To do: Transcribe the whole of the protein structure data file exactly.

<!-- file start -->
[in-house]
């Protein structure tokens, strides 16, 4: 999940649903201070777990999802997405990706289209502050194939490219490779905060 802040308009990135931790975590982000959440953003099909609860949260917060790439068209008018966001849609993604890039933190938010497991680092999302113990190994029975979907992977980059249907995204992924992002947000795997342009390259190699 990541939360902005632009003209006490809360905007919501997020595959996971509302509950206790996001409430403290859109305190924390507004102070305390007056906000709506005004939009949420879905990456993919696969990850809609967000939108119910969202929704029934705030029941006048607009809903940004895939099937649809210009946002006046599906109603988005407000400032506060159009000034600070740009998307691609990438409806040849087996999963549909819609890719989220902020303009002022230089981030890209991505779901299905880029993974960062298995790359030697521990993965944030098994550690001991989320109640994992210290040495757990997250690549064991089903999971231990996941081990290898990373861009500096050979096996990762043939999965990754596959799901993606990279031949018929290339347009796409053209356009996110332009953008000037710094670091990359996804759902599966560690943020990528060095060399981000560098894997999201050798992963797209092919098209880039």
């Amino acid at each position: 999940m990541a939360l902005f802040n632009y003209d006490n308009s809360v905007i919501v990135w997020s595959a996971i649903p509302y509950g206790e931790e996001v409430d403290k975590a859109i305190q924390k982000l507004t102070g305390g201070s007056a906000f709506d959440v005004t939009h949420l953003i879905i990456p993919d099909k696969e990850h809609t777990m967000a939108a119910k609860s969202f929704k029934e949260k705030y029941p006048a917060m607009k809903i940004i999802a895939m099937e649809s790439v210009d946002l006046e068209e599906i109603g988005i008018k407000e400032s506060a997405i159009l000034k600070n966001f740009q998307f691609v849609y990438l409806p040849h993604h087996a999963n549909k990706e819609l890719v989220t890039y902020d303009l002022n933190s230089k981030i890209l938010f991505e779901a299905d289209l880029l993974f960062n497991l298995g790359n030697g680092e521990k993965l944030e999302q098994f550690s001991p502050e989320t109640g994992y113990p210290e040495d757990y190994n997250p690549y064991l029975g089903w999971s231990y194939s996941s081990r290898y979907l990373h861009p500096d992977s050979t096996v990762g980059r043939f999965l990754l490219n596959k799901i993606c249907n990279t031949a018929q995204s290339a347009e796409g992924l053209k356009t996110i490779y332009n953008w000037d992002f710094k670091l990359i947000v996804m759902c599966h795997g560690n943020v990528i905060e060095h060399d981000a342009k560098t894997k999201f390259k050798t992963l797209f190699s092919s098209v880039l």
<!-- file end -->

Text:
[in-house]
């Protein structure tokens, strides 16, 4: 999940649903201070777990999802997405990706289209502050194939490219490779905060 802040308009990135931790975590982000959440953003099909609860949260917060790439068209008018966001849609993604890039933190938010497991680092999302113990190994029975979907992977980059249907995204992924992002947000795997342009390259190699 990541939360902005632009003209006490809360905007919501997020595959996971509302509950206790996001409430403290859109305190924390507004102070305390007056906000709506005004939009949420879905990456993919696969990850809609967000939108119910969202929704029934705030029941006048607009809903940004895939099937649809210009946002006046599906109603988005407000400032506060159009000034600070740009998307691609990438409806040849087996999963549909819609890719989220902020303009002022230089981030890209991505779901299905880029993974960062298995790359030697521990993965944030098994550690001991989320109640994992210290040495757990997250690549064991089903999971231990996941081990290898990373861009500096050979096996990762043939999965990754596959799901993606990279031949018929290339347009796409053209356009996110332009953008000037710094670091990359996804759902599966560690943020990528060095060399981000560098894997999201050798992963797209092919098209880039």
């Amino acid at each position: 999940m990541a939360l902005f802040n632009y003209d006490n308009s809360v905007i919501v990135w997020s595959a996971i649903p509302y509950g206790e931790e996001v409430d403290k975590a859109i305190q924390k982000l507004t102070g305390g201070s007056a906000f709506d959440v005004t939009h949420l953003i879905i990456p993919d099909k696969e990850h809609t777990m967000a939108a119910k609860s969202f929704k029934e949260k705030y029941p006048a917060m607009k809903i940004i999802a895939m099937e649809s790439v210009d946002l006046e068209e599906i109603g988005i008018k407000e400032s506060a997405i159009l000034k600070n966001f740009q998307f691609v849609y990438l409806p040849h993604h087996a999963n549909k990706e819609l890719v989220t890039y902020d303009l002022n933190s230089k981030i890209l938010f991505e779901a299905d289209l880029l993974f960062n497991l298995g790359n030697g680092e521990k993965l944030e999302q098994f550690s001991p502050e989320t109640g994992y113990p210290e040495d757990y190994n997250p690549y064991l029975g089903w999971s231990y194939s996941s081990r290898y979907l990373h861009p500096d992977s050979t096996v990762g980059r043939f999965l990754l490219n596959k799901i993606c249907n990279t031949a018929q995204s290339a347009e796409g992924l053209k356009t996110i490779y332009n953008w000037d992002f710094k670091l990359i947000v996804m759902c599966h795997g560690n943020v990528i905060e060095h060399d981000a342009k560098t894997k999201f390259k050798t992963l797209f190699s092919s098209v880039l």